Dear experts,
in the Java source code of the linear/nonlinear filter functions we find for the Variance-Filter a comment telling us: "Variance: sum of squares - square of sums" As far as I know, it should read: "Variance: sum of squares - n * mean^2" (In both cases the normalization isn't included.) Could somebody who knows the code better than I do, have a look at the implementation? Thanks Herbie -- Sent from: http://imagej.1557.x6.nabble.com/ -- ImageJ mailing list: http://imagej.nih.gov/ij/list.html |
On Sunday, 21 January 2018 18:56:27 GMT you wrote:
> in the Java source code of the linear/nonlinear filter functions we find for > the Variance-Filter a comment telling us: > > "Variance: sum of squares - square of sums" > > As far as I know, it should read: > "Variance: sum of squares - n * mean^2" > (In both cases the normalization isn't included.) Hi Herbie, I think that it might be the naive algorithm described in: https://en.wikipedia.org/wiki/Algorithms_for_calculating_variance - - - - Let n ← 0, Sum ← 0, SumSq ← 0 For each datum x: n ← n + 1 Sum ← Sum + x SumSq ← SumSq + x × x Var = (SumSq − (Sum × Sum) / n) / (n − 1) This algorithm can easily be adapted to compute the variance of a finite population: simply divide by N instead of n − 1 on the last line. - - - - It seems to be the same as line 596 of the RanjFilters.java: float value = (float)((sums[1] - sums[0]*sums[0]/kNPoints)/kNPoints); Cheers Gabriel -- ImageJ mailing list: http://imagej.nih.gov/ij/list.html |
This "naïve algorithm" should be stamped out. There is no real advantage over making two passes through the data.
It's the kind of things old farts like me used to revel in, back in the 1970's. Now, the risks of numerical error far outweigh whatever "efficiency" gain might be there (and, it's not at all clear to me that there *is* an efficiency gain. -- Kenneth Sloan [hidden email] Vision is the art of seeing what is invisible to others. > On 21 Jan 2018, at 13:11 , Gabriel Landini <[hidden email]> wrote: > > On Sunday, 21 January 2018 18:56:27 GMT you wrote: >> in the Java source code of the linear/nonlinear filter functions we find for >> the Variance-Filter a comment telling us: >> >> "Variance: sum of squares - square of sums" >> >> As far as I know, it should read: >> "Variance: sum of squares - n * mean^2" >> (In both cases the normalization isn't included.) > > Hi Herbie, > I think that it might be the naive algorithm described in: > > https://en.wikipedia.org/wiki/Algorithms_for_calculating_variance > - - - - > Let n ← 0, Sum ← 0, SumSq ← 0 > For each datum x: > n ← n + 1 > Sum ← Sum + x > SumSq ← SumSq + x × x > Var = (SumSq − (Sum × Sum) / n) / (n − 1) > This algorithm can easily be adapted to compute the variance of a finite > population: simply divide by N instead of n − 1 on the last line. > - - - - > > It seems to be the same as line 596 of the RanjFilters.java: > > float value = (float)((sums[1] - sums[0]*sums[0]/kNPoints)/kNPoints); > > Cheers > > Gabriel > > -- > ImageJ mailing list: http://imagej.nih.gov/ij/list.html -- ImageJ mailing list: http://imagej.nih.gov/ij/list.html |
Hi Kenneth and all,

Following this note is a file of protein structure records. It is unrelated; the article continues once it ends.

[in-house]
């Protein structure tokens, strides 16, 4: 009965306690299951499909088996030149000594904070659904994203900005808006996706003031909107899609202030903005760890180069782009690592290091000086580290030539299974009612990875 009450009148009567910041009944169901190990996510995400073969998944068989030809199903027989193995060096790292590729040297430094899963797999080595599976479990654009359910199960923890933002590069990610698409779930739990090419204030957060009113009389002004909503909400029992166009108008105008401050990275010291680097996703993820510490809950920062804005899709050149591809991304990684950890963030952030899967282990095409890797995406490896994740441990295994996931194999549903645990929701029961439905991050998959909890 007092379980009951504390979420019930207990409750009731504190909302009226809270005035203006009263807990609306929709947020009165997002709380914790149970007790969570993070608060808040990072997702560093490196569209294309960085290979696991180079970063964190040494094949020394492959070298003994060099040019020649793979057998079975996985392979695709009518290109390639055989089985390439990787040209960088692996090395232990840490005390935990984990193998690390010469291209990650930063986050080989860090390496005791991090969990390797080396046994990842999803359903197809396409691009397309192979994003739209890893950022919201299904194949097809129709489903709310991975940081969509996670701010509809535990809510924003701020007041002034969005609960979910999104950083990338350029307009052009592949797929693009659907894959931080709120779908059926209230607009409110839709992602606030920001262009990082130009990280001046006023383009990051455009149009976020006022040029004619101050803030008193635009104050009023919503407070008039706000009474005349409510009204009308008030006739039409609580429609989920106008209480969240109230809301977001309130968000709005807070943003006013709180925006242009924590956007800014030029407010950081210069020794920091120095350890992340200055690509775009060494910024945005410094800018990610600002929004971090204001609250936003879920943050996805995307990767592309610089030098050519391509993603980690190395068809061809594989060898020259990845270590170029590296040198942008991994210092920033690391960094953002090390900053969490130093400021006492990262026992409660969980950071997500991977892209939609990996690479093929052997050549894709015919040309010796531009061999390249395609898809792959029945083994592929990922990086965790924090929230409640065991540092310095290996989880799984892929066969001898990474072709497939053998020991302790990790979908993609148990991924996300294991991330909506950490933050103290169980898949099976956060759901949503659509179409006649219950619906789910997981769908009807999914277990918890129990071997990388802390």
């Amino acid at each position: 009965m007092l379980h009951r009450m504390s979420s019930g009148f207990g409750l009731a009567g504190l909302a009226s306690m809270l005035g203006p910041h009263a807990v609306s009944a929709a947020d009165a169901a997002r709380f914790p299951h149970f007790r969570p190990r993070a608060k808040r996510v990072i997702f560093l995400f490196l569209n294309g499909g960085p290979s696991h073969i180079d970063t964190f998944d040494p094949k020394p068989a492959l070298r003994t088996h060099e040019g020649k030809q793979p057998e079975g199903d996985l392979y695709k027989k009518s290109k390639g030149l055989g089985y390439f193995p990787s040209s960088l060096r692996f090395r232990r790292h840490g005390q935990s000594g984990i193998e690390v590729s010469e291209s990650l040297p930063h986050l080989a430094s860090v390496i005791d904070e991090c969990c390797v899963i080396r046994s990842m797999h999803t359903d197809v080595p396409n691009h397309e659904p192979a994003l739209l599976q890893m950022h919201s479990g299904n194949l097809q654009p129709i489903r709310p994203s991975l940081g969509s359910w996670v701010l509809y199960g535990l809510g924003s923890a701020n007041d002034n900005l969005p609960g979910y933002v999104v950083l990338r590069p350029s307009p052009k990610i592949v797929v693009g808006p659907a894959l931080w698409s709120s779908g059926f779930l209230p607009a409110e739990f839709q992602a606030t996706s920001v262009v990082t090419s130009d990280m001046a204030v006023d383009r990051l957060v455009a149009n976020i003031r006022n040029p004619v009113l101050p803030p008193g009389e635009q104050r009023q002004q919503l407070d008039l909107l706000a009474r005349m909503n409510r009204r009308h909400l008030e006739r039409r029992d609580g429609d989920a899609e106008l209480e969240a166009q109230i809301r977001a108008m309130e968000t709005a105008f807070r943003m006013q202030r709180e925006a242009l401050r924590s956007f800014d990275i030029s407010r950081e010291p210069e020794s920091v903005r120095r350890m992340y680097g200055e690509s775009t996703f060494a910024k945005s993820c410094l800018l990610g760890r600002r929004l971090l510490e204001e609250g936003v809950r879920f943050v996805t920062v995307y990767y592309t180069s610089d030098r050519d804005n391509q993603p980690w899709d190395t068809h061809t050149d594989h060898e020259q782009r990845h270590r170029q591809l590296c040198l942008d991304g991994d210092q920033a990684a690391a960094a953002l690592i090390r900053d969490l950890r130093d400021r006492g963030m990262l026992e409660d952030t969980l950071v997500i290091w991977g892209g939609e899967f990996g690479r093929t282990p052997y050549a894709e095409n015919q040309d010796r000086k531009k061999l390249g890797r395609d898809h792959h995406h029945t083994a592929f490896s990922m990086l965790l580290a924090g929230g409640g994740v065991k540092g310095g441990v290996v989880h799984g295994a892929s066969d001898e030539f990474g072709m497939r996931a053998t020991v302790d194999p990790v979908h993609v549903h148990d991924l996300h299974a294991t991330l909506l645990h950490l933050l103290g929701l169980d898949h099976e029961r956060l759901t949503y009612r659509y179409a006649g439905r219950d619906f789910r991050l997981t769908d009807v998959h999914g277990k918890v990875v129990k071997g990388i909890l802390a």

yes, the built-in variance mechanism uses the 'Naïve algorithm'. Nevertheless, I think the problem of numerical errors is not a real issue: The image data have floating-point accuracy at best (approx 24 bits accuracy), while the summation is done with double precision, having more than twice the number of bits (approx 53 bits accuracy). For radius >2, the algorithm also takes advantage of the fact that one need not sum over all values each time, it does so only the first time in each row. For further values, only the new values are added and those not in the sum any more subtracted. Again, this will introduce tiny numerical errors, but their impact is small since everything is done with double-precision accuracy. Michael ________________________________________________________________ On 21/01/2018 20:47, Kenneth Sloan wrote: > This "naïve algorithm" should be stamped out. There is no real advantage over making two passes through the data. > > It's the kind of things old farts like me used to revel in, back in the 1970's. Now, the risks of numerical error far outweigh whatever "efficiency" gain might be there (and, it's not at all clear to me that there *is* an efficiency gain. > > -- > Kenneth Sloan > [hidden email] > Vision is the art of seeing what is invisible to others. > > > > > >> On 21 Jan 2018, at 13:11 , Gabriel Landini <[hidden email]> wrote: >> >> On Sunday, 21 January 2018 18:56:27 GMT you wrote: >>> in the Java source code of the linear/nonlinear filter functions we find for >>> the Variance-Filter a comment telling us: >>> >>> "Variance: sum of squares - square of sums" >>> >>> As far as I know, it should read: >>> "Variance: sum of squares - n * mean^2" >>> (In both cases the normalization isn't included.) >> >> Hi Herbie, >> I think that it might be the naive algorithm described in: >> >> https://en.wikipedia.org/wiki/Algorithms_for_calculating_variance >> - - - - >> Let n ← 0, Sum ← 0, SumSq ← 0 >> For each datum x: >> n ← n + 1 >> Sum ← Sum + x >> SumSq ← SumSq + x × x >> Var = (SumSq − (Sum × Sum) / n) / (n − 1) >> This algorithm can easily be adapted to compute the variance of a finite >> population: simply divide by N instead of n − 1 on the last line. >> - - - - >> >> It seems to be the same as line 596 of the RanjFilters.java: >> >> float value = (float)((sums[1] - sums[0]*sums[0]/kNPoints)/kNPoints); >> >> Cheers >> >> Gabriel >> >> -- >> ImageJ mailing list: http://imagej.nih.gov/ij/list.html > > -- > ImageJ mailing list: http://imagej.nih.gov/ij/list.html > -- ImageJ mailing list: http://imagej.nih.gov/ij/list.html |